Occupy This! also includes photographs and films from other, similar movements in American history, such as the Bonus Army movement in the spring and summer of 1932. The Bonus Army, made up of World War I veterans and their families, descended on Washington, D.C., to demand immediate pay for their military service certificates, which, issued to them in 1924, entitled them to a cash “bonus payment” in 1945. Then the Great Depression hit and tens of thousands of out-of-work veterans desperate for money petitioned Washington for early redemption of the certificates.

Revelation: Major Paintings by Jules Olitski

Revelation: Major Paintings by Jules Olitski draws together more than 30 monumental canvases by Russian-born artist Jules Olitski, renowned as one of America’s last classic modern painters. The exhibition examines five decades of creative endeavor, highlighting the series that define Olitski’s major advances: Stain paintings, Spray paintings, Baroque paintings, High Baroque paintings, and the last great series, titled "With Love and Disregard."

Olitski, who enjoyed enormous acclaim in the 1960s and 1970s, created brilliant color harmonies and chromatic shifts that became one of the hallmarks of Color Field painting. In 1965, Olitski pioneered an approach to Color Field painting by using spray guns to apply paint. Through this technique, Olitski accomplished his goal of creating paintings that resembled “nothing but some colors sprayed into the air and staying there.” Critics praised these works and some consider them to be the most important of Olitski’s career. In 1969, he was the first living American artist to have a solo exhibition at New York’s Metropolitan Museum of Art.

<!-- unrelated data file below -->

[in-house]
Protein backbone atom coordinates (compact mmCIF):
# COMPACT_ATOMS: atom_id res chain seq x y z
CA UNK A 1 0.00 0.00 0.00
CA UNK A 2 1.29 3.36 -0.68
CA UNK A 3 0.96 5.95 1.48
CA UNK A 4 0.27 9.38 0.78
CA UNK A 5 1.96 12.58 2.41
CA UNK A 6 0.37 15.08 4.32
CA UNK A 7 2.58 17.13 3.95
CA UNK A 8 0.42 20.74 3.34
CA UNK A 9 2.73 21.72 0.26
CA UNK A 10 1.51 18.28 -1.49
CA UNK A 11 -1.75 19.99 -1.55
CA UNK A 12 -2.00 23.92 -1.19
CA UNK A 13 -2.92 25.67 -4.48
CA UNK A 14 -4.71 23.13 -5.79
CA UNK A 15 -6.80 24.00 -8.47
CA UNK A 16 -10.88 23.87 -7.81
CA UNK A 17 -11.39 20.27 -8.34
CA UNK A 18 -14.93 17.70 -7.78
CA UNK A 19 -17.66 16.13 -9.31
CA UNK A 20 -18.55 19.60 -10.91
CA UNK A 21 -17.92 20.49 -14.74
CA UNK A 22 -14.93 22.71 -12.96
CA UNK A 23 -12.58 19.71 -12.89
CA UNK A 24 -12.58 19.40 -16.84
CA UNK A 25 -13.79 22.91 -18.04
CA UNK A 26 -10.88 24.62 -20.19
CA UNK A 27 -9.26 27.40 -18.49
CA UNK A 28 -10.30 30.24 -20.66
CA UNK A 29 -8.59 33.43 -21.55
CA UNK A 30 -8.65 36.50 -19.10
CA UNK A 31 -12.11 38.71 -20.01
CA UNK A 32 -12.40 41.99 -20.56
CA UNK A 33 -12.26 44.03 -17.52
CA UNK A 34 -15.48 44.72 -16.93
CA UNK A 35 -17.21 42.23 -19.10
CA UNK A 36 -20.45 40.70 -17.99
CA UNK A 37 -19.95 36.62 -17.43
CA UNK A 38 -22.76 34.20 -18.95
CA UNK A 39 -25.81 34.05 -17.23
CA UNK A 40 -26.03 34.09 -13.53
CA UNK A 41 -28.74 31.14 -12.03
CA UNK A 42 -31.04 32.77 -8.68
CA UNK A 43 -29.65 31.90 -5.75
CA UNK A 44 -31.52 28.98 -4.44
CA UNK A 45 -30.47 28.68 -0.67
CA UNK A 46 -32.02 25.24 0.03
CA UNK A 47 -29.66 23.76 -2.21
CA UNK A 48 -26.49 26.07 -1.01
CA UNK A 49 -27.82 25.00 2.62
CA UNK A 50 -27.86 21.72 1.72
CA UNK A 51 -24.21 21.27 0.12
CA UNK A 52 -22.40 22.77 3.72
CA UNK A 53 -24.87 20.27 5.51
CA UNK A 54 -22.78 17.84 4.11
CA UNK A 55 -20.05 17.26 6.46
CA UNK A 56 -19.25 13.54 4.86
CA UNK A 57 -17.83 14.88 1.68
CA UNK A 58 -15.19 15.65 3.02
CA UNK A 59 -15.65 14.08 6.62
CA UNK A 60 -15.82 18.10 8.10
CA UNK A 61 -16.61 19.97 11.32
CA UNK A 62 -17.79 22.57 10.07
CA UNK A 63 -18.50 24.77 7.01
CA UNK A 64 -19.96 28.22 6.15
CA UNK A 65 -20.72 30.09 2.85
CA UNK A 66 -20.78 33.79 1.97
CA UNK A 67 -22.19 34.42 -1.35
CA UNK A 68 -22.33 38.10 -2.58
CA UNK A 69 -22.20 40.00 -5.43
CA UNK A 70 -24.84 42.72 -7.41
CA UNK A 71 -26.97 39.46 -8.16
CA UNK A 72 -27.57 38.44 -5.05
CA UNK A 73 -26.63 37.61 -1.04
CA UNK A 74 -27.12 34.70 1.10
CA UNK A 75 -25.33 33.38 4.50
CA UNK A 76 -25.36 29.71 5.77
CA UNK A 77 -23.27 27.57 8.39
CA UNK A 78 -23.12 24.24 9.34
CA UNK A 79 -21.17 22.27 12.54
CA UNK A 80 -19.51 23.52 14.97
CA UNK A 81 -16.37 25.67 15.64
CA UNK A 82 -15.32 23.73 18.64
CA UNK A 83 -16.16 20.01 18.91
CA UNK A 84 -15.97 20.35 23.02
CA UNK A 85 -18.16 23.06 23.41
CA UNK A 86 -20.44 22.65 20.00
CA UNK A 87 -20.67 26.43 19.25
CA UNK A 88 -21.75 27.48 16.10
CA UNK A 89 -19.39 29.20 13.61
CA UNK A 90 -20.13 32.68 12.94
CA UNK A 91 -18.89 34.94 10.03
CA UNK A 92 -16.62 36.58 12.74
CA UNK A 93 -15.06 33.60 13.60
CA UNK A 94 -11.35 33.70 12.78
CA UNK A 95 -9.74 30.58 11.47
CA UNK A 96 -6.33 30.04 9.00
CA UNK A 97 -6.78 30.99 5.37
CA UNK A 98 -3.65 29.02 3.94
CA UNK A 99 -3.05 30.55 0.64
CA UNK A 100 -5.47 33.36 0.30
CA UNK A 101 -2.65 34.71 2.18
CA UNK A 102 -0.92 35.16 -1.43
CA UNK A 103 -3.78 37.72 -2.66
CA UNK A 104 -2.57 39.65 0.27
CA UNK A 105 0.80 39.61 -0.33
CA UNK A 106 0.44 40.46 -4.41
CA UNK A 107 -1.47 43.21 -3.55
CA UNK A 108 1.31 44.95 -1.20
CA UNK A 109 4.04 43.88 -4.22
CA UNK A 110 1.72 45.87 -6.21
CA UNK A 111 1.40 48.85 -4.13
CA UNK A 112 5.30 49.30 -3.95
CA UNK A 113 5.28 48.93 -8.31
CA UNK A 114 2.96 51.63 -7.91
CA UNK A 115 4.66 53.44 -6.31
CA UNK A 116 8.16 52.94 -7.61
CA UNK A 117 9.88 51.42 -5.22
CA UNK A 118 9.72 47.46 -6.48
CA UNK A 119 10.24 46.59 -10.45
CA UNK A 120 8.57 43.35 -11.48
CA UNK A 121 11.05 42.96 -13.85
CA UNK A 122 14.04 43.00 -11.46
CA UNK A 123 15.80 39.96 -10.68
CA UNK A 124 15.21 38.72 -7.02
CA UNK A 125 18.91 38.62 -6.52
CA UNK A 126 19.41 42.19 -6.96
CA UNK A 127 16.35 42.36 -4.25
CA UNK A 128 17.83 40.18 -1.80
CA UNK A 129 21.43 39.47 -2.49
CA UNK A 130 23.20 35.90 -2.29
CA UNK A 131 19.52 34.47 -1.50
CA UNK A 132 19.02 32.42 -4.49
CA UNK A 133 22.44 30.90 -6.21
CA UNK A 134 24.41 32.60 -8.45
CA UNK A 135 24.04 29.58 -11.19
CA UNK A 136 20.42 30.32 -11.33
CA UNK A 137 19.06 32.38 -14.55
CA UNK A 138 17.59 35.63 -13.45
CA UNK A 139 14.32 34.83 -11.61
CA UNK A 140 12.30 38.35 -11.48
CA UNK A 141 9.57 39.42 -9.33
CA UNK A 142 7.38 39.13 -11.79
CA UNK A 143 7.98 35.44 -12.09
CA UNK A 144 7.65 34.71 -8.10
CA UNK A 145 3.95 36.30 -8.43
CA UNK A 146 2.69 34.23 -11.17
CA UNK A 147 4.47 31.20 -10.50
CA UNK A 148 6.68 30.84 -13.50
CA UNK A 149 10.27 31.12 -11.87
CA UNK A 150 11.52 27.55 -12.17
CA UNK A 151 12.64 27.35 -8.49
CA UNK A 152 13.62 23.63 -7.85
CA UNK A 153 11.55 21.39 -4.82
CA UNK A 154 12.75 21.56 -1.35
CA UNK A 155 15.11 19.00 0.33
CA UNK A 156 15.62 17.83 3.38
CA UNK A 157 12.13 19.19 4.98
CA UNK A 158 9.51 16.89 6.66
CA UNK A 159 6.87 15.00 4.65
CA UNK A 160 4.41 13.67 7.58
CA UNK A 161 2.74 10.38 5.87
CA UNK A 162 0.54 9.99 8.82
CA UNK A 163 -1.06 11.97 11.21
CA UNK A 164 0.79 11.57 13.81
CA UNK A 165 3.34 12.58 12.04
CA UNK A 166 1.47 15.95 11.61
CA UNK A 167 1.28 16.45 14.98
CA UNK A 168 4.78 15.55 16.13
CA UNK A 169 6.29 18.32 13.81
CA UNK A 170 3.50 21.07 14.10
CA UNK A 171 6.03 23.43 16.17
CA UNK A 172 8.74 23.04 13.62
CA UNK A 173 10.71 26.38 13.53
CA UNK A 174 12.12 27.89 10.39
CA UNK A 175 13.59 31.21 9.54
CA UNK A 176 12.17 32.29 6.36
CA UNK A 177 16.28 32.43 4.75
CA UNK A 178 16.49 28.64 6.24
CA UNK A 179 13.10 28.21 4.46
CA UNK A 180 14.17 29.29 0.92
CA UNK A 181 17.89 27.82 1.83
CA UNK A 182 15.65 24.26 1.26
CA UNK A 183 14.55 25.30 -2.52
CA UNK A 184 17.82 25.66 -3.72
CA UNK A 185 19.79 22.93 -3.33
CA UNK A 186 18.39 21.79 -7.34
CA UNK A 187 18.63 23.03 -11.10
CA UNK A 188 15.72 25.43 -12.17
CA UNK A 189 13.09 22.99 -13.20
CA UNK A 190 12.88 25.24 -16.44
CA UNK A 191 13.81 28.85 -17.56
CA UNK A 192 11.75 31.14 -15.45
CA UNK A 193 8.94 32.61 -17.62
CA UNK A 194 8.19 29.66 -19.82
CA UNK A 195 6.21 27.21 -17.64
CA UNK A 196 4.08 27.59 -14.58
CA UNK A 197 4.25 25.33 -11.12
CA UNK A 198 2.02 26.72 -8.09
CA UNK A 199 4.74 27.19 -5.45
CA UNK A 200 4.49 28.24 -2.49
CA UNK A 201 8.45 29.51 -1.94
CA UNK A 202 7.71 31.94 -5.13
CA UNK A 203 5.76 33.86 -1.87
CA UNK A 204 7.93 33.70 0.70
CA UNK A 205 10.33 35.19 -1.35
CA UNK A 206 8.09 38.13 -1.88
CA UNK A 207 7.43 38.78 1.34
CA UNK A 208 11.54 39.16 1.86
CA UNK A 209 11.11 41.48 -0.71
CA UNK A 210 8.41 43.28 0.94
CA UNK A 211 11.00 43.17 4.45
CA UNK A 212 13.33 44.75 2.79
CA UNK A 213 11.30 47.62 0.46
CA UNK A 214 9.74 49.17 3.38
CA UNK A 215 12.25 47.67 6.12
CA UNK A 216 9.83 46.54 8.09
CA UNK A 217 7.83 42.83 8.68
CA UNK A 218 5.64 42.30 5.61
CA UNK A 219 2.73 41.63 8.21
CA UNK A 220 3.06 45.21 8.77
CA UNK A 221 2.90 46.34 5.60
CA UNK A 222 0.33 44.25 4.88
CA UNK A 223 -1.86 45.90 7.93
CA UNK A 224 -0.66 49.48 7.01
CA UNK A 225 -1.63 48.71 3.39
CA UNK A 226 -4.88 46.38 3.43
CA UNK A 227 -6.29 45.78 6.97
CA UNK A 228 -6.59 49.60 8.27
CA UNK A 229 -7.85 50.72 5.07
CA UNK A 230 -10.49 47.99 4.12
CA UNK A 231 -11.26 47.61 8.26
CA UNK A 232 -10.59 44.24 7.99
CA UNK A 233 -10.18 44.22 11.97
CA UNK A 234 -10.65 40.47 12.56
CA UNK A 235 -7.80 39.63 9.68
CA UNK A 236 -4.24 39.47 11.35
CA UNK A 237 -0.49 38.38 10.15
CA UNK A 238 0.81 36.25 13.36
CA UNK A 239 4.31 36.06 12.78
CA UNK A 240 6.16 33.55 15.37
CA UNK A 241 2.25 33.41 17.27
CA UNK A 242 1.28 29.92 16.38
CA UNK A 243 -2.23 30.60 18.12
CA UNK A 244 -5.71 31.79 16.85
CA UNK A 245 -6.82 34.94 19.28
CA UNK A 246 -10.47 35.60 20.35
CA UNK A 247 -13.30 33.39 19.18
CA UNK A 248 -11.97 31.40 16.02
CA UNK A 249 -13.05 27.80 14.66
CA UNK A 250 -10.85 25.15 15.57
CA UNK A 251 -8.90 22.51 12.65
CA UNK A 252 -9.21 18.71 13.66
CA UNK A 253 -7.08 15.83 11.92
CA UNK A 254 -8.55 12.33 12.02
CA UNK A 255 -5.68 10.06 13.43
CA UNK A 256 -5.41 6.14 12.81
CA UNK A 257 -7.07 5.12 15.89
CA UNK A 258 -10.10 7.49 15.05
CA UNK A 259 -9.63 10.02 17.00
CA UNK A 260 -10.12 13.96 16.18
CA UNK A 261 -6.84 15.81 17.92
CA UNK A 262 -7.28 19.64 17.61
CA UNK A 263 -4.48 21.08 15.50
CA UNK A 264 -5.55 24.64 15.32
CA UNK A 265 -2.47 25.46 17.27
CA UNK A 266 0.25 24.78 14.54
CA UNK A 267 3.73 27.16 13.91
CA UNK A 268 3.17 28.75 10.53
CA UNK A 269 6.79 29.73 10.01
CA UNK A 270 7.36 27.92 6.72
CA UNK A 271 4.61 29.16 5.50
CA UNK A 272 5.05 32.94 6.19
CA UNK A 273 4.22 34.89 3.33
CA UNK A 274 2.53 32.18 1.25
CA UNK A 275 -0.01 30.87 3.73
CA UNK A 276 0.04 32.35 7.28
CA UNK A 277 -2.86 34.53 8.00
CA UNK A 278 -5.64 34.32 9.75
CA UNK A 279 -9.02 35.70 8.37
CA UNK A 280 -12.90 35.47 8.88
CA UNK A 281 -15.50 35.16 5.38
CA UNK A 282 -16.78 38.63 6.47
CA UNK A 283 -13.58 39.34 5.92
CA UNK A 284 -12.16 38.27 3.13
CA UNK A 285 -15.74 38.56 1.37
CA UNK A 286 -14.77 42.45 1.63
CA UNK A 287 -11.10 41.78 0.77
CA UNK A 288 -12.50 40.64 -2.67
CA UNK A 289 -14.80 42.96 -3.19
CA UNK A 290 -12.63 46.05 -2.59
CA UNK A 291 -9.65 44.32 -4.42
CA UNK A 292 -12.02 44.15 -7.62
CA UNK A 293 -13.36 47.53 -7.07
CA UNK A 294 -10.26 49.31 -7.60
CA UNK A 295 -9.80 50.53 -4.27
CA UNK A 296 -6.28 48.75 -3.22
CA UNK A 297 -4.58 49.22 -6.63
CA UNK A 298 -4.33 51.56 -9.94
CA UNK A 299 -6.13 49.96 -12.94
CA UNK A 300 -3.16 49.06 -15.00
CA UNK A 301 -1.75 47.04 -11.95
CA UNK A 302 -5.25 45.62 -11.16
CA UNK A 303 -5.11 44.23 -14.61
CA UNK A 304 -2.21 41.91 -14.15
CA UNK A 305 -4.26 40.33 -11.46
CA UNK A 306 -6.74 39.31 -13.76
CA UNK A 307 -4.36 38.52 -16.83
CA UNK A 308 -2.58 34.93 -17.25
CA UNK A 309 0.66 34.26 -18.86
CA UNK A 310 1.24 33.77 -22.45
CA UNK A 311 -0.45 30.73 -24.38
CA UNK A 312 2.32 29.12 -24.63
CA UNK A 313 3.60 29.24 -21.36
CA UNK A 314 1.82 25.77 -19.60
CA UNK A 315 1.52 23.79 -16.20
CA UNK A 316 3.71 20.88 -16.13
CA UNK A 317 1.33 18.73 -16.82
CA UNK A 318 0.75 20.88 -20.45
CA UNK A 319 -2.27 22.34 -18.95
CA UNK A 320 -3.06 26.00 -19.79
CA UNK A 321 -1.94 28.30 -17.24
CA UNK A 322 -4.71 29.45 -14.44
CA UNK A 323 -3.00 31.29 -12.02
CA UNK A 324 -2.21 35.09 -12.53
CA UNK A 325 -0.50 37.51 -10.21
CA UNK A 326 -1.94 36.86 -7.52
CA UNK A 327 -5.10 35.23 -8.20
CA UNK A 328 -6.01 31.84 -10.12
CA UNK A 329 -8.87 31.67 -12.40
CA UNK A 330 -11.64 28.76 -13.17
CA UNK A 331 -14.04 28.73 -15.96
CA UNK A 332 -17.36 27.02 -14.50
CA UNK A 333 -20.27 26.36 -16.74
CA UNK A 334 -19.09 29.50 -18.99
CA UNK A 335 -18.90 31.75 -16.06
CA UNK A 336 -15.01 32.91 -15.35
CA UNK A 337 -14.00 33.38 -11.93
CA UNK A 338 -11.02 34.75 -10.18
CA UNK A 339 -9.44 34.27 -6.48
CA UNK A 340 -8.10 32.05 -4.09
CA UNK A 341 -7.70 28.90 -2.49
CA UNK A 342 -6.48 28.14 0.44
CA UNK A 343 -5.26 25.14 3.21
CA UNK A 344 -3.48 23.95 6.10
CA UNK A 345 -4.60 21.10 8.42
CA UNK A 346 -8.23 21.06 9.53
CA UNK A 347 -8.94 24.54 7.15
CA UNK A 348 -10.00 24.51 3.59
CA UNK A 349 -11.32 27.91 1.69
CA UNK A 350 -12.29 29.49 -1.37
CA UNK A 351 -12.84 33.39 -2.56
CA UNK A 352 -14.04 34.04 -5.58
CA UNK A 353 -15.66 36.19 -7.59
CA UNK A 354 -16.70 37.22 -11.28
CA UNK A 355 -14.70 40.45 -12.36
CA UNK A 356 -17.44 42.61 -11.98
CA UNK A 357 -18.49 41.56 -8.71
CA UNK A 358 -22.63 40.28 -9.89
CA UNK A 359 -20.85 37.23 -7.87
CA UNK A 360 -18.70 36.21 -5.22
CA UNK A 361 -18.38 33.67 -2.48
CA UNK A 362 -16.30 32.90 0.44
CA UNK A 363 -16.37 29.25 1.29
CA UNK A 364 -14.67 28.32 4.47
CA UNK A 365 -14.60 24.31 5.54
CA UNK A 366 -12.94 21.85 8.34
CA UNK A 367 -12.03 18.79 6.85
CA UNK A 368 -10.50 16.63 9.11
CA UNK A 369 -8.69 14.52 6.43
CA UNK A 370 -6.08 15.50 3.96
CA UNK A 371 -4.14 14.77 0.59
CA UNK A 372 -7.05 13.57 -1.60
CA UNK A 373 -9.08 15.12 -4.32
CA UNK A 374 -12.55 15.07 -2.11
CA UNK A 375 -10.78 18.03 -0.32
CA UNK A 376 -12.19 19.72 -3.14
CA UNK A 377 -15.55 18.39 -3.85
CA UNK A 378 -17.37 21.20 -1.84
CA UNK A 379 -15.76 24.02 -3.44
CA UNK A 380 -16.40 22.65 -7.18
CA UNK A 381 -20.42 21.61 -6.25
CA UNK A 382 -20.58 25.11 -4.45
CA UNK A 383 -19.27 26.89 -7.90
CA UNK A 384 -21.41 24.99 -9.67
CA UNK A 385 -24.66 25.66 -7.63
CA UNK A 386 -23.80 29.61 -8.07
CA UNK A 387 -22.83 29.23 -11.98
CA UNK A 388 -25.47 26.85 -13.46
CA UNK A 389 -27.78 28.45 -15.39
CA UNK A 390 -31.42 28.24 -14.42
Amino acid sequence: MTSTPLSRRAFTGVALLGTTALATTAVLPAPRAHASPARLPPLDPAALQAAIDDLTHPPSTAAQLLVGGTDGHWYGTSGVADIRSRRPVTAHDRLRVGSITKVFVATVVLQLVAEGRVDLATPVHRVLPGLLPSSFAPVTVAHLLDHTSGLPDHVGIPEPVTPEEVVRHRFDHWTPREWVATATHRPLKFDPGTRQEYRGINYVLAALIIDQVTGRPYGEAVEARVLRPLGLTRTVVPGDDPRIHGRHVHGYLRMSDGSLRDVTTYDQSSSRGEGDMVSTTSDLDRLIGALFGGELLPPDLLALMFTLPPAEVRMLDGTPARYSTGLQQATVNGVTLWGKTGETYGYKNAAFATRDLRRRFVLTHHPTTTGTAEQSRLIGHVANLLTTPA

From Friday, September 21 through Monday, December 14, a second exhibition, Jules Olitski: On An Intimate Scale, will show at the George Washington University’s Luther W. Brady Art Gallery. While Revelation comprises Olitski’s large scale works, On an Intimate Scale focuses on his ability to work on an intimate scale, without any lessening of powerful impact.


A platform is something we build upon. Its function, broadly defined, is to provide support and focus.

We build platforms to extract the oil from under our seabeds. To deploy our weapons. To dive for Olympic gold. We stand on them to address an audience. We tie them to our feet and dance to the Disco beat. Politicians construct platforms to convey their principles, beliefs, and agendas. We find platforms in the landscape, a product of geology and erosion, where we build our cities, hoping they might shine and keep safe from the floods.

But a platform’s value is not intrinsic. It lies in what is supported. What is now possible.

“This exhibition is meant to address what that might be,” said Jeff Spaulding, curator of PLATFORMS, an exhibition of outdoor, three-dimensional freestanding and wall-hung sculpture, installations, and new media.

The exhibition, presented in collaboration with The Washington Sculptors Group, features works by Damian Yanessa, Patrick McGowen, Kate Kauffman, Steven Jones, Linda Hesh, Robert Bickey, Greg Braun, and M. Frank. The Washington Sculptors Group is a volunteer, nonprofit organization dedicated to promoting awareness of sculpture and fostering exchanges among sculptors, sculpture enthusiasts, and the public.

The American University Museum at the Katzen Arts Center is open from 11 a.m. to 4 p.m. Tuesday through Sunday. Admission is free. For more information, call 202-885-1300.